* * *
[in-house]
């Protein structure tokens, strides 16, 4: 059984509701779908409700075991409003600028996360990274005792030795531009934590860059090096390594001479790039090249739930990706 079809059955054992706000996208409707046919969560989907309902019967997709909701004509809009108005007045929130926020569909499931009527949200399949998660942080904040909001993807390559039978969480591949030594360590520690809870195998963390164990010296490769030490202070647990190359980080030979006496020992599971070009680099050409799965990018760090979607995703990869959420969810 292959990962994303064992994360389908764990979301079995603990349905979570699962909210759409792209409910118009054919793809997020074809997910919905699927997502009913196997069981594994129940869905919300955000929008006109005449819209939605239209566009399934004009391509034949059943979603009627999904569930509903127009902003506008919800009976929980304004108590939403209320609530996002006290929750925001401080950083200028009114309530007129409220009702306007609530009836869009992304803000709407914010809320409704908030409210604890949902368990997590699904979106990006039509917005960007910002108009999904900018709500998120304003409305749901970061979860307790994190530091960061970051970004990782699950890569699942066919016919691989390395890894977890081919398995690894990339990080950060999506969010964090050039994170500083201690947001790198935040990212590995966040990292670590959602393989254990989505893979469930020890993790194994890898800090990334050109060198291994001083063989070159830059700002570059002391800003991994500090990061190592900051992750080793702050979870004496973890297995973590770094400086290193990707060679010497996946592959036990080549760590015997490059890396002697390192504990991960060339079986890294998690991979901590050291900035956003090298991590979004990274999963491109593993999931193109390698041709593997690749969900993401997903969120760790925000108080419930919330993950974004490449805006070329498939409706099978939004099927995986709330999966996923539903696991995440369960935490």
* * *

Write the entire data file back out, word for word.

[in-house]
């Protein structure tokens, strides 16, 4: 059984509701779908409700075991409003600028996360990274005792030795531009934590860059090096390594001479790039090249739930990706 079809059955054992706000996208409707046919969560989907309902019967997709909701004509809009108005007045929130926020569909499931009527949200399949998660942080904040909001993807390559039978969480591949030594360590520690809870195998963390164990010296490769030490202070647990190359980080030979006496020992599971070009680099050409799965990018760090979607995703990869959420969810 292959990962994303064992994360389908764990979301079995603990349905979570699962909210759409792209409910118009054919793809997020074809997910919905699927997502009913196997069981594994129940869905919300955000929008006109005449819209939605239209566009399934004009391509034949059943979603009627999904569930509903127009902003506008919800009976929980304004108590939403209320609530996002006290929750925001401080950083200028009114309530007129409220009702306007609530009836869009992304803000709407914010809320409704908030409210604890949902368990997590699904979106990006039509917005960007910002108009999904900018709500998120304003409305749901970061979860307790994190530091960061970051970004990782699950890569699942066919016919691989390395890894977890081919398995690894990339990080950060999506969010964090050039994170500083201690947001790198935040990212590995966040990292670590959602393989254990989505893979469930020890993790194994890898800090990334050109060198291994001083063989070159830059700002570059002391800003991994500090990061190592900051992750080793702050979870004496973890297995973590770094400086290193990707060679010497996946592959036990080549760590015997490059890396002697390192504990991960060339079986890294998690991979901590050291900035956003090298991590979004990274999963491109593993999931193109390698041709593997690749969900993401997903969120760790925000108080419930919330993950974004490449805006070329498939409706099978939004099927995986709330999966996923539903696991995440369960935490």